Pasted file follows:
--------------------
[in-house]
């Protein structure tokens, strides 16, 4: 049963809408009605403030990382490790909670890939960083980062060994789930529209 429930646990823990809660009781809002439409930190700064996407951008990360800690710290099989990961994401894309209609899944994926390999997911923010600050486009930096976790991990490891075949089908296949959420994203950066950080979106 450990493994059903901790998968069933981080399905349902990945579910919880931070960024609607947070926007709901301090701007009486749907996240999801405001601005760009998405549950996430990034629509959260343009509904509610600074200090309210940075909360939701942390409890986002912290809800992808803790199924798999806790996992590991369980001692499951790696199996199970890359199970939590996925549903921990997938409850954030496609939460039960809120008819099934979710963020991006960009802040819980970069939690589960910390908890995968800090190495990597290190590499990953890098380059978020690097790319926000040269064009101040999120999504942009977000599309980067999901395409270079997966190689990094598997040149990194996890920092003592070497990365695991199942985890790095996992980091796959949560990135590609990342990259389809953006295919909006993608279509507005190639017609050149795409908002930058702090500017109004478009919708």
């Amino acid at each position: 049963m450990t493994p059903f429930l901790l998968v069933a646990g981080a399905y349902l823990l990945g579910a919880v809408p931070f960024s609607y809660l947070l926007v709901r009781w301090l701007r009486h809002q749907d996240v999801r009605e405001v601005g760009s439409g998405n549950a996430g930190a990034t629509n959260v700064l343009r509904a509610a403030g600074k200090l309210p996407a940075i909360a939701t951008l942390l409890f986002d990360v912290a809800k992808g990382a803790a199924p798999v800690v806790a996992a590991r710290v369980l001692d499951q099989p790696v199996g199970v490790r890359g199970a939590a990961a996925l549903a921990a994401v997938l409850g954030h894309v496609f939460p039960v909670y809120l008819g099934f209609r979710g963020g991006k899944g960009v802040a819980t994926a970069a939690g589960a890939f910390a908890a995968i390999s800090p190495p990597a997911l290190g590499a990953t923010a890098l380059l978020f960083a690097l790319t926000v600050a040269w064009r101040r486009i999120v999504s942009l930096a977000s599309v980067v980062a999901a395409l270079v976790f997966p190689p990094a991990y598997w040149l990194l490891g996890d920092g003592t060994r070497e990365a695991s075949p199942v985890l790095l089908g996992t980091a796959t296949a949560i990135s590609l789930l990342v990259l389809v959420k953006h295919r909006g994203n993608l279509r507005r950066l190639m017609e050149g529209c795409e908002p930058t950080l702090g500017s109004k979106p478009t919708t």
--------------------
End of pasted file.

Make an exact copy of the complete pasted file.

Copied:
[in-house]
């Protein structure tokens, strides 16, 4: 049963809408009605403030990382490790909670890939960083980062060994789930529209 429930646990823990809660009781809002439409930190700064996407951008990360800690710290099989990961994401894309209609899944994926390999997911923010600050486009930096976790991990490891075949089908296949959420994203950066950080979106 450990493994059903901790998968069933981080399905349902990945579910919880931070960024609607947070926007709901301090701007009486749907996240999801405001601005760009998405549950996430990034629509959260343009509904509610600074200090309210940075909360939701942390409890986002912290809800992808803790199924798999806790996992590991369980001692499951790696199996199970890359199970939590996925549903921990997938409850954030496609939460039960809120008819099934979710963020991006960009802040819980970069939690589960910390908890995968800090190495990597290190590499990953890098380059978020690097790319926000040269064009101040999120999504942009977000599309980067999901395409270079997966190689990094598997040149990194996890920092003592070497990365695991199942985890790095996992980091796959949560990135590609990342990259389809953006295919909006993608279509507005190639017609050149795409908002930058702090500017109004478009919708």
């Amino acid at each position: 049963m450990t493994p059903f429930l901790l998968v069933a646990g981080a399905y349902l823990l990945g579910a919880v809408p931070f960024s609607y809660l947070l926007v709901r009781w301090l701007r009486h809002q749907d996240v999801r009605e405001v601005g760009s439409g998405n549950a996430g930190a990034t629509n959260v700064l343009r509904a509610a403030g600074k200090l309210p996407a940075i909360a939701t951008l942390l409890f986002d990360v912290a809800k992808g990382a803790a199924p798999v800690v806790a996992a590991r710290v369980l001692d499951q099989p790696v199996g199970v490790r890359g199970a939590a990961a996925l549903a921990a994401v997938l409850g954030h894309v496609f939460p039960v909670y809120l008819g099934f209609r979710g963020g991006k899944g960009v802040a819980t994926a970069a939690g589960a890939f910390a908890a995968i390999s800090p190495p990597a997911l290190g590499a990953t923010a890098l380059l978020f960083a690097l790319t926000v600050a040269w064009r101040r486009i999120v999504s942009l930096a977000s599309v980067v980062a999901a395409l270079v976790f997966p190689p990094a991990y598997w040149l990194l490891g996890d920092g003592t060994r070497e990365a695991s075949p199942v985890l790095l089908g996992t980091a796959t296949a949560i990135s590609l789930l990342v990259l389809v959420k953006h295919r909006g994203n993608l279509r507005r950066l190639m017609e050149g529209c795409e908002p930058t950080l702090g500017s109004k979106p478009t919708t």